Academy Panel Urges Companies To Help Train Young Bioscientists

Report says biotech firms must pick up the slack to supplement federal funding of the next generation of scientists WASHINGTON -- Biotechnology companies are running out of scientists, and it may be up to industry itself to educate the next generation of biochemists, according to a new report from the National Research Council. The report, funded by the National Institutes of Health at the behest of Congress, recommends that federally supported traineeships and fellowships for biomedical grad

Diana Morgan
Mar 18, 1990


Report says biotech firms must pick up the slack to supplement federal funding of the next generation of scientists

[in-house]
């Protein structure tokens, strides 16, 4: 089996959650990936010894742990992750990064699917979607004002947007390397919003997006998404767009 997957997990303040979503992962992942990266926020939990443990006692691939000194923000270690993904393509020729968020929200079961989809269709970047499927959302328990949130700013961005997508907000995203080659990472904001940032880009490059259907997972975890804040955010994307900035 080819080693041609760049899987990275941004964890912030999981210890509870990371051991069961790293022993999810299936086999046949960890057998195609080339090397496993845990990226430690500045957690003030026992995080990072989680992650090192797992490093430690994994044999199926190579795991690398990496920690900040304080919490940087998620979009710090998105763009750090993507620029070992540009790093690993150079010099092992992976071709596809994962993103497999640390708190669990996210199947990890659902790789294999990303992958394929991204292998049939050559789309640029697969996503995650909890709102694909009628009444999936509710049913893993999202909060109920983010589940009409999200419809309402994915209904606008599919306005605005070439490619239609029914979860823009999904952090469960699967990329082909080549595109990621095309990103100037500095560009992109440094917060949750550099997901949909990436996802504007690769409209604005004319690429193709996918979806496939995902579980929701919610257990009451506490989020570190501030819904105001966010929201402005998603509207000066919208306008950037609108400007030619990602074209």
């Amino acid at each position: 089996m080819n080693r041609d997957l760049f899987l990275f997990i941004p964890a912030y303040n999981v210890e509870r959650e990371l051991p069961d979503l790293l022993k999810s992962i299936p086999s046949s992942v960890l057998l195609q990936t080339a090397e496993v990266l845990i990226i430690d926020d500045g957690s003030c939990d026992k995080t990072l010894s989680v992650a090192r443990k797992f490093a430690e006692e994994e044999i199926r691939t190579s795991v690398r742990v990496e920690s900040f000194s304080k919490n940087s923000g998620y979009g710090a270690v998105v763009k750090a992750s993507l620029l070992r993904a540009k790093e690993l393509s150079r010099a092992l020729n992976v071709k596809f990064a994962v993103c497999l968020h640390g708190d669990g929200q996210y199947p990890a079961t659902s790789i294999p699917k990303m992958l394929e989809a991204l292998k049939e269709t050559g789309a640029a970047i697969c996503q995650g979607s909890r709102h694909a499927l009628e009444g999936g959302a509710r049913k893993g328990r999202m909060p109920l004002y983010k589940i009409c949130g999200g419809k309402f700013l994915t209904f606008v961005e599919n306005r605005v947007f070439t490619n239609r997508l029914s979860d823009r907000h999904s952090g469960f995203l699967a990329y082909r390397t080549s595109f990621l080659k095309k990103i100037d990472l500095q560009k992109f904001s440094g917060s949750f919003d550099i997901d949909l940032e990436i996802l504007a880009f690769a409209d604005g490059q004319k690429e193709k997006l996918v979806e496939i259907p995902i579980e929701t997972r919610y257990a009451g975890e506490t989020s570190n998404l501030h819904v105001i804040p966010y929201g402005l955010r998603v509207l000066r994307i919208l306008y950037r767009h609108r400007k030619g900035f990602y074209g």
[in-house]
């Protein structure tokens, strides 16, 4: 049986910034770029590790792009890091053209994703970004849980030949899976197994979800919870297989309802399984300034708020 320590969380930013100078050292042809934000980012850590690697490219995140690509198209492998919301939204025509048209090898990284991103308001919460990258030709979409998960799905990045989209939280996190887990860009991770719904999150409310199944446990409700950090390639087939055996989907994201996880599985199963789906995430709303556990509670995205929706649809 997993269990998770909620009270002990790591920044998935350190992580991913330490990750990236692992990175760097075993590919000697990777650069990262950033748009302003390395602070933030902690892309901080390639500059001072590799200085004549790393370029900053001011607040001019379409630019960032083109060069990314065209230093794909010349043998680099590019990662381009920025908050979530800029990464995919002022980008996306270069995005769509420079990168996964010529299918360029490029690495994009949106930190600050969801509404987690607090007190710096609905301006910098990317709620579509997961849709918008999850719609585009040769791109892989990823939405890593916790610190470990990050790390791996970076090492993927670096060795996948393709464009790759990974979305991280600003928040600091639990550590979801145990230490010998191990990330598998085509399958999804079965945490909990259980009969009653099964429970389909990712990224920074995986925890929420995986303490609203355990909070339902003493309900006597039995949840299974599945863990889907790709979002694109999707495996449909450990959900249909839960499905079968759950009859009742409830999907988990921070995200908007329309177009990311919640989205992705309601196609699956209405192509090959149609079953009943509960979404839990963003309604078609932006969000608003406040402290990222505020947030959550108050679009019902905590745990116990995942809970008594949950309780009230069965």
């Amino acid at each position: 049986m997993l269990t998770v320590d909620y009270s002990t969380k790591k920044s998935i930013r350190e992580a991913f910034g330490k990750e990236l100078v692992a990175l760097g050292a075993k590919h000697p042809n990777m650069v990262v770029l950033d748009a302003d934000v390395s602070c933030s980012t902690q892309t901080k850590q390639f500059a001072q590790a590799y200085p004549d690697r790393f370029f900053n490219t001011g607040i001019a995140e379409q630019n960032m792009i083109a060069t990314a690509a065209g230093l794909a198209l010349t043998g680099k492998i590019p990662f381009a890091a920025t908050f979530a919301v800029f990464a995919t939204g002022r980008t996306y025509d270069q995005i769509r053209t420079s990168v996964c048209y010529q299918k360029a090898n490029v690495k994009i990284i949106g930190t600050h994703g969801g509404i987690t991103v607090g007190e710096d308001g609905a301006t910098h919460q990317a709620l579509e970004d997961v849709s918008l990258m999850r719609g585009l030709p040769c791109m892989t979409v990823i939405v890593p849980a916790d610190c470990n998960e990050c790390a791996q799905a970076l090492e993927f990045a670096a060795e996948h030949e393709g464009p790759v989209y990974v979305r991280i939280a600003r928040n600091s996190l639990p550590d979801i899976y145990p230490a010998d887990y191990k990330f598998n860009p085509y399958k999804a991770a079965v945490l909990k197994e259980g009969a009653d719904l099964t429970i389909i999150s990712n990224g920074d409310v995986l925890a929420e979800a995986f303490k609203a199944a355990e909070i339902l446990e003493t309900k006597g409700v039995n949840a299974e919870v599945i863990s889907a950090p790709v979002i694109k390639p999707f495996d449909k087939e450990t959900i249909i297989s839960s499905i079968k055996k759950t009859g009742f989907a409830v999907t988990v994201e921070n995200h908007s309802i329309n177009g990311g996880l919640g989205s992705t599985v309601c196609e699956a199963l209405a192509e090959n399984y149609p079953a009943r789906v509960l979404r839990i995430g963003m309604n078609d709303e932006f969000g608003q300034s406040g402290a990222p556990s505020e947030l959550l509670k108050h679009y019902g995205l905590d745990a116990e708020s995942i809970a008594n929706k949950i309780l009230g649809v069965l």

WASHINGTON -- Biotechnology companies are running out of scientists, and it may be up to industry itself to educate the next generation of biochemists, according to a new report from the National Research Council.

The report, funded by the National Institutes of Health at the behest of Congress, recommends that federally supported traineeships and fellowships for biomedical graduate students be increased from the current level of 3,681 positions to 5,200 by 1993.

With the number of biotechnology firms having grown dramatically since the early 1980s, most of them can't find qualified scientists in areas such as pharmacology, toxicology, and enzymology, notes the Committee on Biomedical and Behavioral Research Personnel of the National Academy of Sciences. In particular, the panel recommends a 41% increase - from $91.5 million in 1987 to $129.2...

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